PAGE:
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A Mouse Model of Cigarette Smoke-Induced Emphysema*

Kristen J. Nikula, DVM, PhD; Thomas H. March, DVM, PhD; J. Seagrave, PhD; G. Finch, PhD; E. Barr, MSEE; M. Ménache, PhD; F. Hahn, DVM; C. Hobbs, DVM
Author and Funding Information

*From the Lovelace Respiratory Research Institute, Albuquerque, NM. This research is supported by the Environmental Protection Agency, through the National Environmental Respiratory Center, and by the Assistant Secretary for Defense Programs, U.S. Department of Energy.

Correspondence to: Thomas H. March, DVM, PhD, Biopersistant Particle Center, Lovelace Respiratory Research Institute, P.O. Box 5890, Albuquerque, NM 87185



Chest. 2000;117(5_suppl_1):246S-247S. doi:10.1378/chest.117.5_suppl_1.246S
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Abbreviations: CS = cigarette smoke; Lm = mean linear intercepts of alveolar boundaries; Sva, pa = alveolar surface area per unit volume of lung parenchyma; Sa/Vair = alveolar surface area to volume parenchymal air; Vvsept = volume density of alveolar septa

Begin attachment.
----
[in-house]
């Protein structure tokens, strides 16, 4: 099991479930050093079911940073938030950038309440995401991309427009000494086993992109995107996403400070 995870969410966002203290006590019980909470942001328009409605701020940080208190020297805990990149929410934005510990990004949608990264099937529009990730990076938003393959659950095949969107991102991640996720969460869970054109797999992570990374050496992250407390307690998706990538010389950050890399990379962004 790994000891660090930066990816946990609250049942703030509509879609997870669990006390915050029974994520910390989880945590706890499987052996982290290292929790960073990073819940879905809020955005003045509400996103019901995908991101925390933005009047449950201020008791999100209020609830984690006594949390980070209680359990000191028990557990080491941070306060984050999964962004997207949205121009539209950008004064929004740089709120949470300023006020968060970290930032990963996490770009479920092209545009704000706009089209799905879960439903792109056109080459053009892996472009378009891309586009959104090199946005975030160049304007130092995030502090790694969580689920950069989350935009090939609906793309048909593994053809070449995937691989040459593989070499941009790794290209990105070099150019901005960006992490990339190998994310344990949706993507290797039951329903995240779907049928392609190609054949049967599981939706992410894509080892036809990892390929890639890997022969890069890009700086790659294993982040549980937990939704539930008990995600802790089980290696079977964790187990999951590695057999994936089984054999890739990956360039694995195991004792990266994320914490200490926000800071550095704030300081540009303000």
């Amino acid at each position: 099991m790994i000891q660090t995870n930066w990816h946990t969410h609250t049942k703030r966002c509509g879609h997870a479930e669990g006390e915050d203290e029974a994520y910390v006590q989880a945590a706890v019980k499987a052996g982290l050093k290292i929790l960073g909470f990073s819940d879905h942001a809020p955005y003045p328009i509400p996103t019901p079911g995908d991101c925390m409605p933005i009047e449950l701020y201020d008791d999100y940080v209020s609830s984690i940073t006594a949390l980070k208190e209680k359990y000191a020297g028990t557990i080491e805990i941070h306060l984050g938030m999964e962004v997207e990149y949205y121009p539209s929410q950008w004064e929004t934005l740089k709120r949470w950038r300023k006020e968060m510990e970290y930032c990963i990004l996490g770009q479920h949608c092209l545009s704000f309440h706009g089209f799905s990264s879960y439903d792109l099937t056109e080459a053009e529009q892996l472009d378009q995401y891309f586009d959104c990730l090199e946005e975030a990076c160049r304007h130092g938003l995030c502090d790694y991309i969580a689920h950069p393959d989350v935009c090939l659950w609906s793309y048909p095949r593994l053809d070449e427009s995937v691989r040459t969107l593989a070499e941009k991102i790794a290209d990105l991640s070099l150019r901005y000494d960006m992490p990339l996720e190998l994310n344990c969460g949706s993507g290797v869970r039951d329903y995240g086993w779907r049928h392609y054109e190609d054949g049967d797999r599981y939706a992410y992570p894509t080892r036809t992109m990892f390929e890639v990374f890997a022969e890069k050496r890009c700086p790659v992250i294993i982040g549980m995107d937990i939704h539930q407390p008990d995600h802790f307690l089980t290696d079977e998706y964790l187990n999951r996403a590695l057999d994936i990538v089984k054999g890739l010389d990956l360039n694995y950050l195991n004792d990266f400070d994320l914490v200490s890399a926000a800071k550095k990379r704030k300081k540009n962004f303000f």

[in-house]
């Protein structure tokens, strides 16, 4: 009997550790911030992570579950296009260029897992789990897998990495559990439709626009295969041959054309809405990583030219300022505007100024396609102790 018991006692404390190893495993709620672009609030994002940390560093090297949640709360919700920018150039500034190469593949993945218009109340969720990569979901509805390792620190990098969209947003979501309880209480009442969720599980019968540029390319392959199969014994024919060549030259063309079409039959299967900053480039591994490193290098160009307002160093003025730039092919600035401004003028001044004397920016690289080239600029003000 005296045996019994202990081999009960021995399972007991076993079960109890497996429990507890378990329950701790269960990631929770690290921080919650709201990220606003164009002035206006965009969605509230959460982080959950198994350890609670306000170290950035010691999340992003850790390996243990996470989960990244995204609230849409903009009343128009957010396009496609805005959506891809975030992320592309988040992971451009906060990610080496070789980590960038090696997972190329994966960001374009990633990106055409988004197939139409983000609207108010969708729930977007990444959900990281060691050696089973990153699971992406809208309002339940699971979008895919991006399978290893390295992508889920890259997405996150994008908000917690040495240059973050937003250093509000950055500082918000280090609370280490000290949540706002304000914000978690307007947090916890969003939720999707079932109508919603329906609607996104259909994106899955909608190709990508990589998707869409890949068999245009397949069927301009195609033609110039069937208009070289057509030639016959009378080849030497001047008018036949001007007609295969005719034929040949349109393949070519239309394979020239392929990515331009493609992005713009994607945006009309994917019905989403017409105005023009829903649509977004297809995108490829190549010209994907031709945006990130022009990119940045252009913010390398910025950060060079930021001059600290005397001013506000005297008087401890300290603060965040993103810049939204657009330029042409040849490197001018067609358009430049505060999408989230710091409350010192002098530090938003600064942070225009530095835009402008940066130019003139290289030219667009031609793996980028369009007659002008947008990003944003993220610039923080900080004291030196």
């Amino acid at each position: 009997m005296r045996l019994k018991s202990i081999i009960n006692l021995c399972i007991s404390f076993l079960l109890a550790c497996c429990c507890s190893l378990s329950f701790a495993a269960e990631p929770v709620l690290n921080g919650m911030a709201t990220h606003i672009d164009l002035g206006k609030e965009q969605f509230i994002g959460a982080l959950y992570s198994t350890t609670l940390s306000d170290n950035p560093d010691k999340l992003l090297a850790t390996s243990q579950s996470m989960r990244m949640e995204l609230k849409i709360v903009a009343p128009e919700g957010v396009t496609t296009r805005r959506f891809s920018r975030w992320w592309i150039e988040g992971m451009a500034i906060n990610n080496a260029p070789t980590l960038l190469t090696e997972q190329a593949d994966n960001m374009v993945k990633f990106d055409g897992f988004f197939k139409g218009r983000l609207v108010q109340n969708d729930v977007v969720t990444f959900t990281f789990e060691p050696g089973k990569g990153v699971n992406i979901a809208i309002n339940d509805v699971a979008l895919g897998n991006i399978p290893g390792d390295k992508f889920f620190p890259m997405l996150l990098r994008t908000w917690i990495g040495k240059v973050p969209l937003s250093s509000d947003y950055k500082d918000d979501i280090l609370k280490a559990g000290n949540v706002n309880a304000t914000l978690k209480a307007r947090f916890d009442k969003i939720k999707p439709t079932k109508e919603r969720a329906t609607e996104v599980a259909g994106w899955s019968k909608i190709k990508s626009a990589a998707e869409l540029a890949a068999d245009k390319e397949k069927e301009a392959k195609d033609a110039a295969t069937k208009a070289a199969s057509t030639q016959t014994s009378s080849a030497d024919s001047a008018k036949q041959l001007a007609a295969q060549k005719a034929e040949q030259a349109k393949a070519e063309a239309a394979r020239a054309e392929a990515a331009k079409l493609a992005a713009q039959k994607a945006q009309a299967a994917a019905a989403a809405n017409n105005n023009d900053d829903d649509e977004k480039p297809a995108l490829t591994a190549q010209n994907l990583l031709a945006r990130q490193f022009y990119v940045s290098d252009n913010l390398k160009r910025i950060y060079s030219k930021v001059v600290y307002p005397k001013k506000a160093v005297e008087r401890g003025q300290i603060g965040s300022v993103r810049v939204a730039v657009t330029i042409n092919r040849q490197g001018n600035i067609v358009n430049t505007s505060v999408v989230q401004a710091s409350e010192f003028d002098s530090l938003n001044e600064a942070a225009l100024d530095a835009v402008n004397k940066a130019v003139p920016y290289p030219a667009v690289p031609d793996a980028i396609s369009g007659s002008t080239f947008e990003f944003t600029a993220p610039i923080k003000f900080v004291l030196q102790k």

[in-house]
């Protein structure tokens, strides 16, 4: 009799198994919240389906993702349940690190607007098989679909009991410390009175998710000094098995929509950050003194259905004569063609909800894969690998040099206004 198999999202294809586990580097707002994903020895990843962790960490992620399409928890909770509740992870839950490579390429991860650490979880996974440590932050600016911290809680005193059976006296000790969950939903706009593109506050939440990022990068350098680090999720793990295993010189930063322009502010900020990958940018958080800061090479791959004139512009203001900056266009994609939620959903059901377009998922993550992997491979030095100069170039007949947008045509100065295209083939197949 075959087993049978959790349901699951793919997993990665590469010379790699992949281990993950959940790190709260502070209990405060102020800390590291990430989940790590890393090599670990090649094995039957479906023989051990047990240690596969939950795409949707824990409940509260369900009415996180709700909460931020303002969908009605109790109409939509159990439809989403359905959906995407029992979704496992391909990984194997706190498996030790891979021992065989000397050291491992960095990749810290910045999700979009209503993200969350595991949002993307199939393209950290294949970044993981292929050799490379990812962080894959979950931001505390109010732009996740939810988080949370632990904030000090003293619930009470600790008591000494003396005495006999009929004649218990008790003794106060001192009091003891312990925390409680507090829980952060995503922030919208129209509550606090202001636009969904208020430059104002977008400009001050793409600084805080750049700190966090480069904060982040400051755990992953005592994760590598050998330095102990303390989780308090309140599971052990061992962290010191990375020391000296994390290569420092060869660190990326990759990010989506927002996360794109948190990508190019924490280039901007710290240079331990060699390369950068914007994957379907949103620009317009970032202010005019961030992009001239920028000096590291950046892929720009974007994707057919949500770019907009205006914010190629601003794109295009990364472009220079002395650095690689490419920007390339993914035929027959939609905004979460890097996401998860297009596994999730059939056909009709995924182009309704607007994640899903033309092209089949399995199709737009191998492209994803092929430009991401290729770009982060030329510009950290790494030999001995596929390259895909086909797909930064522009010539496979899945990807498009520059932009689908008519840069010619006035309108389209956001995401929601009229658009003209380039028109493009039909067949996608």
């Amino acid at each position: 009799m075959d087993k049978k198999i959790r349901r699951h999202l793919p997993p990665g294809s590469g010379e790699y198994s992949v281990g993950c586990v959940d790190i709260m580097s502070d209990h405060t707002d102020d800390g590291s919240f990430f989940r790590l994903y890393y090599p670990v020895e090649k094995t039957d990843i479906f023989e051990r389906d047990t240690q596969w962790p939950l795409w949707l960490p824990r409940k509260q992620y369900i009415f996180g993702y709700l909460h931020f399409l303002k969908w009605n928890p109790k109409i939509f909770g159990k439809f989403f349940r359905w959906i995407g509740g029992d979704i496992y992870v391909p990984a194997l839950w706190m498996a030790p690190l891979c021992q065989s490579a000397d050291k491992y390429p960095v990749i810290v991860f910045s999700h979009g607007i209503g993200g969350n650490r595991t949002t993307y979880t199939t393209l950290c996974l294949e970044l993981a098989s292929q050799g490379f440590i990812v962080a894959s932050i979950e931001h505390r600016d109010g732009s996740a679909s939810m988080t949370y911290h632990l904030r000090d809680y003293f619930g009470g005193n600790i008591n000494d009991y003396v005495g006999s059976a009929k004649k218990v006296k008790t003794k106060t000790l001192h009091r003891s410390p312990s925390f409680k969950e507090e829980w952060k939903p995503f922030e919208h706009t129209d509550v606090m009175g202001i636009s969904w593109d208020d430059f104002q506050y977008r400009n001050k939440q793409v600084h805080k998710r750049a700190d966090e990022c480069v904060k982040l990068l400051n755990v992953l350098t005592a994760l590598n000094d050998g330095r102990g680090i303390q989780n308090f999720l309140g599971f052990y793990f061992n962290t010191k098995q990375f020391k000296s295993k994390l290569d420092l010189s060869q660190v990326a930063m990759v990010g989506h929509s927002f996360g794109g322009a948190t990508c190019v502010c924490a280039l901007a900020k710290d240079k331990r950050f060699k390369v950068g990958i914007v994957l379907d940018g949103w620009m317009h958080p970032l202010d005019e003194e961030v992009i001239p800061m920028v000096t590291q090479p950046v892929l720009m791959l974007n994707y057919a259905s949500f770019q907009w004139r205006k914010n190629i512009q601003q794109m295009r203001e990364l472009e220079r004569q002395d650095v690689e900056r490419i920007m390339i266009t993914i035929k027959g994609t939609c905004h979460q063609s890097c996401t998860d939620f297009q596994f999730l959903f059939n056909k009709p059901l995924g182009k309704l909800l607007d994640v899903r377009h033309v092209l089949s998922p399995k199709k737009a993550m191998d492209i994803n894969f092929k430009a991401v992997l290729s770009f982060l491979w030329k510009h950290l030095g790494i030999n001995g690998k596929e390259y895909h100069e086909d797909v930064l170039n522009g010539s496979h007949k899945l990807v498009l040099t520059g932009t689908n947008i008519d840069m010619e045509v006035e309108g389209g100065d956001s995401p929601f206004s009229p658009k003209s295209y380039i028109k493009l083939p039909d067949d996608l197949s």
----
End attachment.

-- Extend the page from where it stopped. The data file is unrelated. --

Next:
Cigarette smoking is the major risk factor for pulmonary emphysema in humans. In this study, histopathology and stereology were used to assess emphysema in the lungs of female B6C3F1 mice exposed in whole-body chambers to either filtered air or cigarette smoke (CS) at a concentration of 250 mg total particulate material/m3 for 6 h/d, 5 d/wk, for either 7 or 13 months. Quantitative data obtained included the mean linear intercepts of alveolar boundaries (Lm, a measure of alveolar size), the volume density of alveolar septa (Vvsept), alveolar surface area per unit volume of lung parenchyma (Sva, pa), and the ratio of alveolar surface area to volume of parenchymal air (Sa/Vair). Morphologic evidence of tissue destruction in CS-exposed mice included enlarged alveoli that were irregular in size and shape and alveoli with multiple foci of septal discontinuities and isolated septal fragments. Compared with controls, CS-exposed mice had significantly greater lung volumes, larger alveoli (increased Lm), loss of alveolar septal tissue (decreased Vvsept), decreased density of alveolar surface (decreased Sva, pa), and decreased surface area relative to the volume of air (decreased Sa/Vair). Morphometric differences in the mice at 13 months were greater than they were at 7 months, suggesting progression of the disease. Gelatinase and elastolytic activities were greater in bronchoalveolar lavage fluid of comparison groups of mice exposed to CS for 30 months, compared with controls. The gelatinase activity was due to metalloproteinases and not cysteine or serine proteinases. The morphologic and stereologic data indicated that the alterations in CS-exposed mice met the definition of emphysema, ie, progressive dilation of airspaces distal to the terminal bronchioles, with destruction of alveolar septa.

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